Crises, disasters and the final blow

In almost two centuries of operation, the paper mill faced economic crises, wars, and a few natural disasters. The river Rječina was the main source of power for the factory, but also a destructive force. One severe flood damaged the plant in 1852, and the entire mill had to close down for several months after another disastrous flood in 1898. Flooding wasn’t the only threat: various parts of the plant burned down on four occasions at the turn of the 20th century. 

Hartera survived all the hardships and - save for a few hiccups - continued to thrive until the war. In 1991, the company was at the height of its power: it employed over a thousand people and was the second biggest paper manufacturer in Europe.

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Rijeka Paper Mill bulletin from 1990 / Nova riječka enciklopedija - Fluminensia

Unfortunately, the war times and the economic turmoil that followed turned out to be the only hardship Hartera couldn’t survive. Substantial losses led to the factory closing down and the company declaring insolvency in 2005.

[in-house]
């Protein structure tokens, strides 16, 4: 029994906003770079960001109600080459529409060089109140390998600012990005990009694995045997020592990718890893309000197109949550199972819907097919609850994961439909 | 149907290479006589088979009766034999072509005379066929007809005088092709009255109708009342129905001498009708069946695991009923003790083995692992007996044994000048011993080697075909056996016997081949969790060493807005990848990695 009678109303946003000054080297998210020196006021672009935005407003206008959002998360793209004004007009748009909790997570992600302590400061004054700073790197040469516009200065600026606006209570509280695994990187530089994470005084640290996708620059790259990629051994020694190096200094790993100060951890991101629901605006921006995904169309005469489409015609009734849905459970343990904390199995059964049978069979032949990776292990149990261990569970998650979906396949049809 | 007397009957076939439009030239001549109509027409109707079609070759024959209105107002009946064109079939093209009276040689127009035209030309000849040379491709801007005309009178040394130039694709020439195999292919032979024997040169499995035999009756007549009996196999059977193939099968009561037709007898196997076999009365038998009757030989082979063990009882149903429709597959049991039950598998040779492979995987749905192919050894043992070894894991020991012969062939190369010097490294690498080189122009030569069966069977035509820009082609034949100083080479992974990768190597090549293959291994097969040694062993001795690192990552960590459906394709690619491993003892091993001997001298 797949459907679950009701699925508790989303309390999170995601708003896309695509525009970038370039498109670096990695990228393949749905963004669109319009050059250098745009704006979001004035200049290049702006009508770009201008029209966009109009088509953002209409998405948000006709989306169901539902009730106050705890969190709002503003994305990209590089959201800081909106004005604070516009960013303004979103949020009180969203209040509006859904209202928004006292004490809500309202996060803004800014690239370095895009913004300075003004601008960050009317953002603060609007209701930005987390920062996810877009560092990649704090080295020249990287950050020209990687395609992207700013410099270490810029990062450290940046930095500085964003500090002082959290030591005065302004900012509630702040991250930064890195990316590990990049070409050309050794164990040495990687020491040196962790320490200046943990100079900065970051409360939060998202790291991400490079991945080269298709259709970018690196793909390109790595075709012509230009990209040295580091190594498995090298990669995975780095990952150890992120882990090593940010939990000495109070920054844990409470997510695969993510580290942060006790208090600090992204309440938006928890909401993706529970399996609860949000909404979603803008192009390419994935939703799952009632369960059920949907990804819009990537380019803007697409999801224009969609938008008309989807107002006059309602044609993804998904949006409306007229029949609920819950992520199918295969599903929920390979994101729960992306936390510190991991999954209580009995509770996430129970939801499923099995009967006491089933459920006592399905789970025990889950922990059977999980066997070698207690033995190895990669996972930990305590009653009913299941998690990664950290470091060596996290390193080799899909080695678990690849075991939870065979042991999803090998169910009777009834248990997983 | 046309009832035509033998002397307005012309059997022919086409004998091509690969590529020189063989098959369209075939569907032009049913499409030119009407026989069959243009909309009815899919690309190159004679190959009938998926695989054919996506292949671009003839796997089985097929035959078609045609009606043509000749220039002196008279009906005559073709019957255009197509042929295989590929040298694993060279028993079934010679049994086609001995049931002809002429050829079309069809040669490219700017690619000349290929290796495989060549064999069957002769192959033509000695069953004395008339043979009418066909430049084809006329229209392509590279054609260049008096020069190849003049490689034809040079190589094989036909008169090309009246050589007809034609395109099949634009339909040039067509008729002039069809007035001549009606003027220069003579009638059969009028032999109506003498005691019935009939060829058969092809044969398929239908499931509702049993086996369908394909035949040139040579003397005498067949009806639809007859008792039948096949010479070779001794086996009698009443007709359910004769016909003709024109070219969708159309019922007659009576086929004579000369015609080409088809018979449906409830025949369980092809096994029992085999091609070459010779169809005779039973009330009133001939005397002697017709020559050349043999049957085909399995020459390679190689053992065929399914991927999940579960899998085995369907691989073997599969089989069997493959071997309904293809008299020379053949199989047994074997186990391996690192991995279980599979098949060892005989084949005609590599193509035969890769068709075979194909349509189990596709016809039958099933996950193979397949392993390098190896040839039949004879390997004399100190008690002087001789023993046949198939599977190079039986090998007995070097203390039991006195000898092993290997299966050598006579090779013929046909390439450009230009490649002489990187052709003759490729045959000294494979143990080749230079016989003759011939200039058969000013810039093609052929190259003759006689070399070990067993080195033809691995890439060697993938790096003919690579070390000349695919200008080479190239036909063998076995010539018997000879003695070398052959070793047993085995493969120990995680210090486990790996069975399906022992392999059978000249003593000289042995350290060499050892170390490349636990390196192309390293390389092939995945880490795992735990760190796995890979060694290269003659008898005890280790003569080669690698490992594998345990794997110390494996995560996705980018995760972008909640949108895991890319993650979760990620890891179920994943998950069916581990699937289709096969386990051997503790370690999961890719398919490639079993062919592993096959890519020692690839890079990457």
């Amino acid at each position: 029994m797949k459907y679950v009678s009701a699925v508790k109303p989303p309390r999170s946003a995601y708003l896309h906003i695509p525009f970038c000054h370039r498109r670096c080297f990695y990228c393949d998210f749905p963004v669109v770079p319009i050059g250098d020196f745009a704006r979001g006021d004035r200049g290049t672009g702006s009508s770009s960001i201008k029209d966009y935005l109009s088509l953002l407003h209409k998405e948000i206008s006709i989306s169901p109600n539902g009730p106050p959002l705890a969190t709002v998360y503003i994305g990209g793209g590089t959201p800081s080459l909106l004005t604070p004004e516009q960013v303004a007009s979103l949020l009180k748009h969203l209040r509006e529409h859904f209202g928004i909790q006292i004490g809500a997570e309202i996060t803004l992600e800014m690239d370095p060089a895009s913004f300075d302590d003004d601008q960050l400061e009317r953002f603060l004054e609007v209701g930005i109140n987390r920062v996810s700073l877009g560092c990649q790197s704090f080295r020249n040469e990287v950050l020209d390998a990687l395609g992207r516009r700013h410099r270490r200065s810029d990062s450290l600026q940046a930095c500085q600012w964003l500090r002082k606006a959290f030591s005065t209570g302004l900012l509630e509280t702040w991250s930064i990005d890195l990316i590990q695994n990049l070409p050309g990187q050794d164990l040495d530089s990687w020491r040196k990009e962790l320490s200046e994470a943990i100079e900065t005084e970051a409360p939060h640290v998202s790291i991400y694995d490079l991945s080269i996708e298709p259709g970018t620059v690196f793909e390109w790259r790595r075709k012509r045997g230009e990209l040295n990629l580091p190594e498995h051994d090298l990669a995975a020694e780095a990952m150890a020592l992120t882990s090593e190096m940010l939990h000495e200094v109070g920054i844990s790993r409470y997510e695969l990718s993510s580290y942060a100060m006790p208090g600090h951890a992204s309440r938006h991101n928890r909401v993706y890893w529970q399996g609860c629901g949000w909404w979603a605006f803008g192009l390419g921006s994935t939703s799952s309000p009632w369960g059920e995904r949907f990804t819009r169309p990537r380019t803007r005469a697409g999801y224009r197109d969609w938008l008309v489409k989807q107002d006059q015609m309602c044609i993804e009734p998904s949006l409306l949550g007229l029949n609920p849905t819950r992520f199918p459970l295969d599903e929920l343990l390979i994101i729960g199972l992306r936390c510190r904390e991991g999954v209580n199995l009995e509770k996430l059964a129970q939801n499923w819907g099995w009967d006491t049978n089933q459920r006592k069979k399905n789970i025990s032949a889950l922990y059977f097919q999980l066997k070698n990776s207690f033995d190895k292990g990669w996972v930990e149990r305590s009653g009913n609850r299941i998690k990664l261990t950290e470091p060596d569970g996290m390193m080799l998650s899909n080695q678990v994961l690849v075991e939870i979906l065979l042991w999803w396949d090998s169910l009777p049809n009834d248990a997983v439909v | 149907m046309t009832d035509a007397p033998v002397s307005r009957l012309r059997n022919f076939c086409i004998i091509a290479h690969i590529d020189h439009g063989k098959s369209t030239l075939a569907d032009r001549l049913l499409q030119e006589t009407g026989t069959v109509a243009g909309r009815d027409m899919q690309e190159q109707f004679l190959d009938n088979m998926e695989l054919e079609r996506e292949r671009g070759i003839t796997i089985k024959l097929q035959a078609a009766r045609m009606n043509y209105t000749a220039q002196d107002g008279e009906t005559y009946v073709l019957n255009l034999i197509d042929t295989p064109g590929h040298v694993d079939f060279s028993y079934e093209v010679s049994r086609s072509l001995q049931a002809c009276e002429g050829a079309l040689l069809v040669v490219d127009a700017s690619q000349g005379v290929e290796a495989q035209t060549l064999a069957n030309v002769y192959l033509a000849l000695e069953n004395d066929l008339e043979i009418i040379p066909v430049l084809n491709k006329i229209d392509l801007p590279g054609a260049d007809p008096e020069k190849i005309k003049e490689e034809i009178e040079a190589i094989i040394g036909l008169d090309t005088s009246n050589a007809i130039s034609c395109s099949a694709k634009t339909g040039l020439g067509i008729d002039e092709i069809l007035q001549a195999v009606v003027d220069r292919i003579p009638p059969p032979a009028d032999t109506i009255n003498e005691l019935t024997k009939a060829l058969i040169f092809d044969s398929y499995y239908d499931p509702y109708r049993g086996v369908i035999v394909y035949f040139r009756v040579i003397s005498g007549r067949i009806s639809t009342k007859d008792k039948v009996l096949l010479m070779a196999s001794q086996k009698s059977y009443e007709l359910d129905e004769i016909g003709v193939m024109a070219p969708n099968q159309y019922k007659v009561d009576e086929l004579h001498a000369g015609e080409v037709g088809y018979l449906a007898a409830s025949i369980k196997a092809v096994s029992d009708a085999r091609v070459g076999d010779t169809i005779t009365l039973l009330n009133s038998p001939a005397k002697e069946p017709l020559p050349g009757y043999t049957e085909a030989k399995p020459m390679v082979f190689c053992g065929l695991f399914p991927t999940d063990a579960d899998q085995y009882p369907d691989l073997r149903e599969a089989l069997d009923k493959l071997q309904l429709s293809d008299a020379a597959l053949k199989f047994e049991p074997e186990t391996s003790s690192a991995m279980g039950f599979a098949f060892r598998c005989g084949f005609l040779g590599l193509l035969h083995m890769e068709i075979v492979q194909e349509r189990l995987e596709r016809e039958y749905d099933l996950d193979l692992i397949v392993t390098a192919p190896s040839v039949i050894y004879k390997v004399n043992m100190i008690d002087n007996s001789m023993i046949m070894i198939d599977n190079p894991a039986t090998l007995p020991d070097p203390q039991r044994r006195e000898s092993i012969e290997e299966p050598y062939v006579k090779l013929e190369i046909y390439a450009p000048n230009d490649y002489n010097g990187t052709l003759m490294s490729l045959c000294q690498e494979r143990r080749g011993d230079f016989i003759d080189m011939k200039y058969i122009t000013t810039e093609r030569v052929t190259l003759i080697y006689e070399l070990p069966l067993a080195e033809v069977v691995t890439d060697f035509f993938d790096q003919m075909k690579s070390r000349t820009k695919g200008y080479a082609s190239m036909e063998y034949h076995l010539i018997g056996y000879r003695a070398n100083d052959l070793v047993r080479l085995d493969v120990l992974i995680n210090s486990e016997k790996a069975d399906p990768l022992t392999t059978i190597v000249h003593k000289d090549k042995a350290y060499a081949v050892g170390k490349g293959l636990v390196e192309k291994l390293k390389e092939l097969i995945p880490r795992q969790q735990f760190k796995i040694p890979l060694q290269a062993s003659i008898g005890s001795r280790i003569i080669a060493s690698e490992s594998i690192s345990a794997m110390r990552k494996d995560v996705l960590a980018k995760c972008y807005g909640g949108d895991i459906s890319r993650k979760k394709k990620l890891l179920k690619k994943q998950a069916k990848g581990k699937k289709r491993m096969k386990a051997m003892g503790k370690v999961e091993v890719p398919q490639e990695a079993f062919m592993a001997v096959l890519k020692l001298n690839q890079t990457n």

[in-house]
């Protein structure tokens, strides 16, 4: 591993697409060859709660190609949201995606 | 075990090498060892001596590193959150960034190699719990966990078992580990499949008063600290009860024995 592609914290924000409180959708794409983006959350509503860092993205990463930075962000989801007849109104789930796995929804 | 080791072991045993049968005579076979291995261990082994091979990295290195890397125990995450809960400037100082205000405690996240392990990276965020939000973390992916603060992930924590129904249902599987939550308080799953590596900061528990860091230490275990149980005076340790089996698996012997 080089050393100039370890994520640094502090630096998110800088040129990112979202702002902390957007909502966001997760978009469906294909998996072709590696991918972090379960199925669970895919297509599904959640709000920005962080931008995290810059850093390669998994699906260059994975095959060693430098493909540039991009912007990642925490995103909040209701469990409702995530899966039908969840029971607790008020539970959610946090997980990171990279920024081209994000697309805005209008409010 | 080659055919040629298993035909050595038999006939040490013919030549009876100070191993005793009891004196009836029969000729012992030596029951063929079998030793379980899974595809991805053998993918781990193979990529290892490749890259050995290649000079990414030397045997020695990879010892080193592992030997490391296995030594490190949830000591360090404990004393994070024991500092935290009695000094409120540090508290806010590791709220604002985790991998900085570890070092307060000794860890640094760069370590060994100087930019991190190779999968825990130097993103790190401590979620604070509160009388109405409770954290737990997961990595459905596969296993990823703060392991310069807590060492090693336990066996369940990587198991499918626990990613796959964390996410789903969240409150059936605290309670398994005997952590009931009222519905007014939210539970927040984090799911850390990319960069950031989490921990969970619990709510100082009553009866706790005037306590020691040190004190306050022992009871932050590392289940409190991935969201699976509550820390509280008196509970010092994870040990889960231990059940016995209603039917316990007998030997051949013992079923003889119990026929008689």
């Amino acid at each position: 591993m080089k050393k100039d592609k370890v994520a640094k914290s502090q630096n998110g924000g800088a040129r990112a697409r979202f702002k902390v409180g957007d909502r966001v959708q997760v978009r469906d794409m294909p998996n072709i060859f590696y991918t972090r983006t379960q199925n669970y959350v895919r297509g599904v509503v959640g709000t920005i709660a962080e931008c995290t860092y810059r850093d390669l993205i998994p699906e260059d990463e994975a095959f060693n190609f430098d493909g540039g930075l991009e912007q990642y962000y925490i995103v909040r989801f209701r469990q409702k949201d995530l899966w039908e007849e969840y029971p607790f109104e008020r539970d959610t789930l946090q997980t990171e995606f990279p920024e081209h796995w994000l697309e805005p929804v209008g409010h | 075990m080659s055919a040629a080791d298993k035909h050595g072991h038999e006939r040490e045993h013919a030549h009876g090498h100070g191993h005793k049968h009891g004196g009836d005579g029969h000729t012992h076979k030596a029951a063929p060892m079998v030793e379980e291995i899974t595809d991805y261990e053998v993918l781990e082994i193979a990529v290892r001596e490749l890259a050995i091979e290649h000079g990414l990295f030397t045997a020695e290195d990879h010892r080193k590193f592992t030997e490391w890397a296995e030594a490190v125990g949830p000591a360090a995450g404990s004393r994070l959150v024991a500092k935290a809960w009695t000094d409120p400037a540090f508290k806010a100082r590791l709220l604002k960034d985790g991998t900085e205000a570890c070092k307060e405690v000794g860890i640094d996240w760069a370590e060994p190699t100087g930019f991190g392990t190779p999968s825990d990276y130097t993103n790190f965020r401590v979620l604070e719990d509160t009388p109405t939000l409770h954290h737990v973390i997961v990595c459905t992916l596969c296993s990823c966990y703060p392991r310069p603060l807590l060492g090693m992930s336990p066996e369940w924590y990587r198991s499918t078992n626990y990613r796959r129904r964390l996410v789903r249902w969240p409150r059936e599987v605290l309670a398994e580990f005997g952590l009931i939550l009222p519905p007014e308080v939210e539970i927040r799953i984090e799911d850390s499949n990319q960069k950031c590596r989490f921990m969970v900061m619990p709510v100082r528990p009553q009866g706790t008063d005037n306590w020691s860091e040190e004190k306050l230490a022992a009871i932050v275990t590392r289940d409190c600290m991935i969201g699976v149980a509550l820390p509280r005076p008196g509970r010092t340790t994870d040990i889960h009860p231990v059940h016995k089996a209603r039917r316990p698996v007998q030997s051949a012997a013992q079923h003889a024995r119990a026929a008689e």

Uncertain future 

After the paper mill ceased operating, the factory turned into a unique venue for a music festival. Named after the location, the Hartera Music Festival took place in the derelict factory halls until 2016, when the ruinous objects were declared unsafe and the festival moved to another location. 

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Hartera Music Festival in 2008. Source: Tim Ertl / Flickr

The Hartera festival was part of an initiative aiming to revitalize the area and preserve an important part of Rijeka’s industrial heritage. The City initially expressed interest, but the plans fell through due to lack of funding and a bureaucratic wall; the same happened a few years later after another initiative was devised to transform the Hartera complex into a socio-cultural centre which was supposed to breathe life - and business - into the largely abandoned area.